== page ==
So we enrolled him two half days (3 hours), just increased to 3 half day a week in a play-based preschool. I was worried about the separation, which has always been an issue, but he had no anxiety at all. He literally jumped into the middle of an exercise class of 20 kids he didn’t know, stretching his arms this way and that, waving to me while I left to register him.

  • Such a beautiful perspective. Eli will be going to K next fall and I had that moment of panic. Do I want him to burst into the world of homework and sitting down all day? It’s a touch decision. He’s ready, so now I need to be ready.

  • I’ve enjoyed reading all thoughts that have also crossed my mind. Erin, thanks for writing about your experience. It’s such a tough decision! I taught K, 1st and was a reading specialist k-3 and saw many children who were not ready to start at age 5.

    Correct me if I’m wrong (Megan you might know) but I don’t think kindergarten is mandatory. Children need to be in some form of schooling by age of 6 in RI (public, private, home). So Erin, if your daughter seems to be ready for first, you shouldn’t have too much of an issue registering her for first.

  • thank you all so much for sharing your varied perspectives!!!

    this “discussion” has been so helpful for me.

    my husband and i spent some more time talking about things last night and we’re both staying open to the idea that she might be ready to jump into first grade this fall.

    we’re going to talk to the principal about it and ask for her help in determining the best placement for our daughter.

    either way, we’re feeling really good about how we’ve spent the last year!!


  • Tiffany–no, I didn’t mean your son. I meant the older children of the parents who had held them back a year. I only know my niece, so I only have her input, but it’s interesting how as a teenager she’s not happy about it. Of course, I think as a teenager anything that sets you apart in any way is not welcome.

    My kids are in a school with multi-age classrooms. I love it.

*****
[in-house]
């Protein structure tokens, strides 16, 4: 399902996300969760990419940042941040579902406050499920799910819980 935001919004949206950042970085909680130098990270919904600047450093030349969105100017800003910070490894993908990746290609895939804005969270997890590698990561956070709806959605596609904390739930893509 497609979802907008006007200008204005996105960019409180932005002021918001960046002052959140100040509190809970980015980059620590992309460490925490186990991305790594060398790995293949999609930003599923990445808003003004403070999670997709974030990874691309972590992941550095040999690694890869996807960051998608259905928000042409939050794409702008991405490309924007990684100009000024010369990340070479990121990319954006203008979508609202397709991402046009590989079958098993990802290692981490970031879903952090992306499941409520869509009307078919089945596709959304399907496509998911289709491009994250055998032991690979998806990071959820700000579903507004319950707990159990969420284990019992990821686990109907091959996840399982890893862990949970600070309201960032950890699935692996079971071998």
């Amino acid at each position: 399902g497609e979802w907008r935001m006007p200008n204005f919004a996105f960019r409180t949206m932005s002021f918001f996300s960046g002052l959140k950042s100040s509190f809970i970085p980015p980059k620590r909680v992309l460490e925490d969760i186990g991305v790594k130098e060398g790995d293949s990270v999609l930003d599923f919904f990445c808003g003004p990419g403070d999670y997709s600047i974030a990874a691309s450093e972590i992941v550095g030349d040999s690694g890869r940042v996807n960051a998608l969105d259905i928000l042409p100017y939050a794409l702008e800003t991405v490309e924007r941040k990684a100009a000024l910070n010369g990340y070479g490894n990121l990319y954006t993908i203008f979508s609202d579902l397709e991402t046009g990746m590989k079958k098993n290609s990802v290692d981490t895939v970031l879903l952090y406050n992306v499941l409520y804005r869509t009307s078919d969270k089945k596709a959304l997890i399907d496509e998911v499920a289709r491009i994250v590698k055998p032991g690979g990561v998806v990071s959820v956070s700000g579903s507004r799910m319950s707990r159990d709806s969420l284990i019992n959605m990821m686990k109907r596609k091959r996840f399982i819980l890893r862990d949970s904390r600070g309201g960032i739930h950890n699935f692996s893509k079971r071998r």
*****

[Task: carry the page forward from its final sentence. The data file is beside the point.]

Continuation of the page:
• Amy – No, I didn’t ask my son. He wouldn’t even have understood the question, I’m sure. As it turns out – he’s not the oldest in his kindergarten class. Also, his school seems to have the habit of putting the younger and/or “not quite ready for 1st grade” children into a special transition year classroom for an extra year of “advanced K” before 1st grade. So by the time it all shakes out – there will be a number of kids his age, in his grade.

    But as I tried to say earlier – he wasn’t ready for kindergarten either socially or academically. He would have been a discipline problem, I am sure. The extra year gave him a tremendous amount of confidence socially, and he is still catching up, academically. He loves, loves, loves school – and I am sure that the extra year went a long way towards helping him embrace all of the excitement of kindergarten, rather than being overwhelmed and frustrated by it. (And then taking it out on the other kids…which was my big fear…)

    In any case – nice discussion and comments all around. Good luck to everyone who struggles with this question; it’s so hard to always know what the best decision is for each child.

  • This wonderful post and all the great comments reminds me that childhood is certainly not “one size fits all” and the best way to parent is by using your gut.

    When I was looking at day care facilities a few years ago, I instinctively knew which ones would be okay with me and which ones wouldn’t – and they were all wonderful, clean, safe, healthy places.

  • Good for you Erin. My son is 5 and we’ve enrolled him in a Montessori kindergarten program for the fall, in which he’ll be away from home twice as much as he ever has before and I AM NOT READY. I feel like he’s not ready either, but it’s hard to separate my feelings from what I may be projecting onto him.

    I like hearing how you clearly see your daughter’s readiness after waiting a year.

    Congratulations on listening to your instincts!

  • We compromised and sent our five-year-old to a montessori kindergarden, with 3, 4s and 5s in the same room. He gets a lot of the “ready for first grade” stuff, but learns to navigate the social stuff a little more slowly and it has been a super choice for us.

  • I wish I had waited.

    My 4-year-old boy is in pre-k now and he’s so smart but maybe a little emotionally immature. I was kind of pressured into starting him in a pre-k program, full day, 5 days a week before we both were ready.

    To remedy it, I’m thinking of doing kindergarten twice, although at a different school, so he doesn’t feel like he’s repeating or being held back.

    He was born in August and if he was born two weeks later, he wouldn’t even be allowed to start kindergarten next year.